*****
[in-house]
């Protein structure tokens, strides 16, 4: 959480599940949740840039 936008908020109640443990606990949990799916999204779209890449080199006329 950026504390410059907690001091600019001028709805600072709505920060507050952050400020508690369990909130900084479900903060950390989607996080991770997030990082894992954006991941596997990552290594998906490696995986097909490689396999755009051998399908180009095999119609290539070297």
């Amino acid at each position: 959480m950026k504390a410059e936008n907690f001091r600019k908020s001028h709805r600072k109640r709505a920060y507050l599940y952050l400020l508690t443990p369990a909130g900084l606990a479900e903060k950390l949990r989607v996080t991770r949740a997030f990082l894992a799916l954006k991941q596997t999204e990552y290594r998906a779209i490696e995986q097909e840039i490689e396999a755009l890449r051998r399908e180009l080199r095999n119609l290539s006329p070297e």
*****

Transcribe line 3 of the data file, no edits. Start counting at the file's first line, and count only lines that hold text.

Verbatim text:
């Amino acid at each position: 959480m950026k504390a410059e936008n907690f001091r600019k908020s001028h709805r600072k109640r709505a920060y507050l599940y952050l400020l508690t443990p369990a909130g900084l606990a479900e903060k950390l949990r989607v996080t991770r949740a997030f990082l894992a799916l954006k991941q596997t999204e990552y290594r998906a779209i490696e995986q097909e840039i490689e396999a755009l890449r051998r399908e180009l080199r095999n119609l290539s006329p070297e």